While President Obama campaigned on a pledge to repeal a noxious and divisive law called the Defense of Marriage Act, his Justice Department submitted a pro forma defense of the law earlier this summer. That upset many gay-rights activists, since DOMA, as it’s called, is nothing but a bit of homophobic nonsense.
Just last week, though, the Obama administration made clear that it’s still committed to getting rid of DOMA. (By longstanding tradition, Justice is obligated to defend laws when they draw legal challenge, a spokesman said.) Repealing it probably won’t be as controversial as some Democrats may fear.
The culture has changed considerably since 1996, when a few state legislatures were beginning to seriously debate the concept of extending full marriage equality to gays and lesbians. That’s when the GOP rushed to stoke its base of religious conservatives with a law that blocked that full equality. Where tradition (and law) had dictated that a marriage in New York or Hawaii must be recognized in Alabama or Wyoming, the Defense of Marriage Act allowed any state to deny the legitimacy of a same-sex marriage that had taken place elsewhere.
The bill’s sweeping prohibitions also deny to same-sex couples who work for the federal government shared insurance and other work-related benefits, all so that Congress could pose as the moral defender of traditional marriage. It was a strange pose, given that some of DOMA’s staunchest supporters were divorcees and adulterers.
The act was authored by then-Republican Congressman Bob Barr, who was doing a star turn representing the fringe. He was already on his third marriage. It was supported by such dutiful husbands as then- U.S. Rep. Mark Sanford, now governor of South Carolina, whose marriage is in tatters because his “soulmate” is not his wife.
Democrats jumped on board the hypocrisy train, too, for fear they might encounter a backlash from conservative Christians. The womanizing Bill Clinton signed the legislation, telling The Advocate, a gay-interest newspaper, that “I remain opposed to same-sex marriage. I believe marriage is an institution for the union of a man and a woman.”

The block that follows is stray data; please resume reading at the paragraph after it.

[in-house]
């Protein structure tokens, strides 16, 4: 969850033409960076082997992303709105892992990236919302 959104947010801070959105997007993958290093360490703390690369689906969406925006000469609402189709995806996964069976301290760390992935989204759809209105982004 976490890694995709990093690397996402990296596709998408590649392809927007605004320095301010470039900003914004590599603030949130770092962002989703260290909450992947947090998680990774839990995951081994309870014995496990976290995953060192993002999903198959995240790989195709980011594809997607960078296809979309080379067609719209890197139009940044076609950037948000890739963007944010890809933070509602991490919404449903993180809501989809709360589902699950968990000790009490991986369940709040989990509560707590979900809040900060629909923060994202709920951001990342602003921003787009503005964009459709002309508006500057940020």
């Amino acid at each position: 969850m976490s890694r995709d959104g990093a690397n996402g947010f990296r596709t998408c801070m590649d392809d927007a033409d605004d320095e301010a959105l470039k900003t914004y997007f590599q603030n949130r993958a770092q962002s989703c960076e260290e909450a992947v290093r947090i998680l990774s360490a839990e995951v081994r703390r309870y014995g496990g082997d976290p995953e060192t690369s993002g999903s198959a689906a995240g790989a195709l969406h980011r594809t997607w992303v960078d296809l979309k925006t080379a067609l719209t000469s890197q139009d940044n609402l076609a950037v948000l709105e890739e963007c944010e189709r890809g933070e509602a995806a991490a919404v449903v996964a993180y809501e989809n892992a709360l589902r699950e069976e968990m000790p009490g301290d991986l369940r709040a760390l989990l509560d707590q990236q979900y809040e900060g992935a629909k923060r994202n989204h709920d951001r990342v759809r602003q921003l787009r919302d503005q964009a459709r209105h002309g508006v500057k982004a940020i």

Thirteen years later, Barr, now a Libertarian, has renounced his infamous legislation, saying it violates the principles of federalism. Clinton says he has no problems with same sex marriage, which six states either permit or will soon. (That period of homophobia did its damage, though. Twenty-eight states adopted amendments to their constitutions forbidding homosexual marriage.)
More pronounced still is the sweeping transformation in attitudes that has occured just in the last few years. While a slight majority (about 53 percent) of Americans still oppose gay marriage, a similar majority, about 54 percent, supports civil unions, according to the Pew Forum for Religion and Public Life. Civil unions would permit same-sex couples to enjoy many of the legal benefits of marriage.
And the resistance to allowing gays and lesbians traditional marriage will have all-but-disappeared in a generation or two if current trends continue. Roughly half of adults under the age of 30 support gay marriage.
That said, Republicans can be expected to grandstand, exaggerate and incite fear and loathing when Obama puts the repeal of DOMA at the top of his agenda. One thing they’re likely to say — since some conservatives have already made this claim — is that laws permitting gay marriage will intrude on religious freedom, forcing churches to perform same-sex marriages. That’s sheer and utter nonsense.
Marriage as a religious rite is quite separate from marriage as a civil institution. Every day, hundreds of couples show up at courthouses around the country and are married in civil ceremonies without any religious trappings. Gay couples ought to be permitted the same privilege, without restrictions imposed by federal law.